(Source: TENAA via GSMArena)
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Huawei To Join The Foldable Smartphone Race

Foldable smartphones may be the second big trend of 2018. According to CNET, Huawei already has a working foldable smartphone prototype and may be releasing it to the market next year.
Richard Yu was quoted during the Mate 10 launch that the company has a working device using foldable screen. The biggest limitation to release is the foldable screen itself. Huawei is waiting for a better flexible screen technology to emerge, and also still deciding on the mechanism of the folding action.
The current prototype features two screens – similar to the design idea of the recently launched ZTE Axon M. However, Yu said that there is still the gap between the two screens that needs to go, and he has the R&D team working hard in figuring out how to achieve that.
Huawei will be joining Samsung and ZTE in creating foldable smartphones. Samsung is still finalizing their design concept, while ZTE has gone ahead and launched the Axon M to limited markets. Will 2018 be the year of the foldable smartphone? We’re about to find out soon.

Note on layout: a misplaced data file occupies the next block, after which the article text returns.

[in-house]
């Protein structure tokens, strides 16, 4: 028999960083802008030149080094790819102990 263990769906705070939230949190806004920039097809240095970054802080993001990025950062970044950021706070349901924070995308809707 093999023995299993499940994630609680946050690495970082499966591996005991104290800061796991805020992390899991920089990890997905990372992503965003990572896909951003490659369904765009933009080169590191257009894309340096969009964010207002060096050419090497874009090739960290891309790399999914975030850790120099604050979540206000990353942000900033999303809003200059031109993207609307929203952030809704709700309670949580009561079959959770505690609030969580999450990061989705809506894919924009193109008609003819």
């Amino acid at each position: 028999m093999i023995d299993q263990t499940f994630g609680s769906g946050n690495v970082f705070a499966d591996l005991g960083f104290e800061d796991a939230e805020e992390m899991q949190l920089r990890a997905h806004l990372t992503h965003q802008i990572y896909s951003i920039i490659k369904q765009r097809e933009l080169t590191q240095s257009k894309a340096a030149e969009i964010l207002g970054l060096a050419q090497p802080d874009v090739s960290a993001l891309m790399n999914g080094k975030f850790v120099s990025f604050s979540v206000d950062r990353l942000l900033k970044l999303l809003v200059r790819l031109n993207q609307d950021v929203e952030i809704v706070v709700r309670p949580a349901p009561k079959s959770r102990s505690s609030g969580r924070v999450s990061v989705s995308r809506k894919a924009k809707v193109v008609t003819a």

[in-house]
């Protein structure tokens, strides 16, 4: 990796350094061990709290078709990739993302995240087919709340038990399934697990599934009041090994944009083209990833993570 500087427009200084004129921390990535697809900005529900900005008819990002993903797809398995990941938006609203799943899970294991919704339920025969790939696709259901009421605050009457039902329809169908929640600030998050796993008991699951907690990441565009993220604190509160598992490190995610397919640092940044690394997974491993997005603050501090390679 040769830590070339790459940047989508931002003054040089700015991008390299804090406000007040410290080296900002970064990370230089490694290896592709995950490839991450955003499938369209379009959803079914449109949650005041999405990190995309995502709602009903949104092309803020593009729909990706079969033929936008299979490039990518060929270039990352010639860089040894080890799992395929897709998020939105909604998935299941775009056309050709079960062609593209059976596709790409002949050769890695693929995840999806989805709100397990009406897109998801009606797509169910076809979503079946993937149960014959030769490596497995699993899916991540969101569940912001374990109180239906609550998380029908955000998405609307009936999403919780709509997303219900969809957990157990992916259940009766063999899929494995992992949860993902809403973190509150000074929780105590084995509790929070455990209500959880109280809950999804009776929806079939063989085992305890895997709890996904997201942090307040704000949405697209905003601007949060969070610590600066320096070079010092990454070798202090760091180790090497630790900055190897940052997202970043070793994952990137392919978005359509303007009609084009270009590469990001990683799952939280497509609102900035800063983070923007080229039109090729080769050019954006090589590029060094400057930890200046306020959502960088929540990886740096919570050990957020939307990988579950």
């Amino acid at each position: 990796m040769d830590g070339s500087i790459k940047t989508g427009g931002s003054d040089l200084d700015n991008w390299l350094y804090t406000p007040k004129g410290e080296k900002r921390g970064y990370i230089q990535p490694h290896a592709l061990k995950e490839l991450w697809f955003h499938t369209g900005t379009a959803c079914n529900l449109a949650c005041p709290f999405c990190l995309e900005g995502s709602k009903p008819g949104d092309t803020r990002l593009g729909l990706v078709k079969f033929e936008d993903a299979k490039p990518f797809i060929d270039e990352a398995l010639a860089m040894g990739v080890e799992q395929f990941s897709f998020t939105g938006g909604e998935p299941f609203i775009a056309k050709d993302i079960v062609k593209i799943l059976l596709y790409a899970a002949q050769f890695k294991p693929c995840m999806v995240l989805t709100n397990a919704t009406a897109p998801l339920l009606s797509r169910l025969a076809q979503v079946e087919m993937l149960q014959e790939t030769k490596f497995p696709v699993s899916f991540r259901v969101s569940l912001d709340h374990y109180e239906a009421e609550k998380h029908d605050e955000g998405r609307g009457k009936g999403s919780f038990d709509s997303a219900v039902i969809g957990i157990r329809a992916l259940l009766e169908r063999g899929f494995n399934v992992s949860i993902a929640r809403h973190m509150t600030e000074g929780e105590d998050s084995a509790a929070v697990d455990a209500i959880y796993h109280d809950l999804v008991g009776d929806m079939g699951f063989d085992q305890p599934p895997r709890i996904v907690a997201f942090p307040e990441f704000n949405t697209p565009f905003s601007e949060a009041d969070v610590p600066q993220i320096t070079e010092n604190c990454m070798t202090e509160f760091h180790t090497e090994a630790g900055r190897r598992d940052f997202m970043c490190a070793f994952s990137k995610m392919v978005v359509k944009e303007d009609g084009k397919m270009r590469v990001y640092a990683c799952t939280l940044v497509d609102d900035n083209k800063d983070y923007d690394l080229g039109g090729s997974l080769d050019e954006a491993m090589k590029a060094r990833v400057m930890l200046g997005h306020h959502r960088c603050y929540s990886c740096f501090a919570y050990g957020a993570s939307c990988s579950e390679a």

(Source: CNET)
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Digi Now Offering Huawei Mate 10 from RM999

It looks like Digi has also opened its preorder for the latest Huawei Mate 10. Sign up for a contract with the telco and get the latest flagship smartphone from Huawei from as low as RM999; that’s 63% off the retail price of RM2,699. As with the regular preorder from Huawei and from other telcos, Digi will also offer freebies worth a total of RM999 when you preorder the Huawei Mate 10.
Digi is offering the Huawei Mate 10 with its Digi Postpaid 78/108/138 plans. These plans are equipped with unlimited calls to all networks, and up to 24GB of monthly data in total.

Digi’s Huawei Mate 10 bundle comes with a 24-month contract. Orders placed from today will be delivered from 30 October 2017 onwards. The telco will also offer freebies from Huawei including a Huawei body scale, a Mate 10 premium gift box, and a premium VIP card worth a total of RM999.
Check out our hands on post for a closer look at the Huawei Mate 10. Huawei officially launched its Mate 10 series just last week at an event held in Munich. Check out our video to see the launch event.
Visit Digi now to order the Huawei Mate 10 from the telco.
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(UPDATE: Delayed) UniFi Lite 10Mbps Now Available For RM 99 Per Month: Valid Till End Of The Year

UPDATE 21/10: TM has confirmed that its UniFi Lite plan has now been delayed indefinitely. No official reason was provided.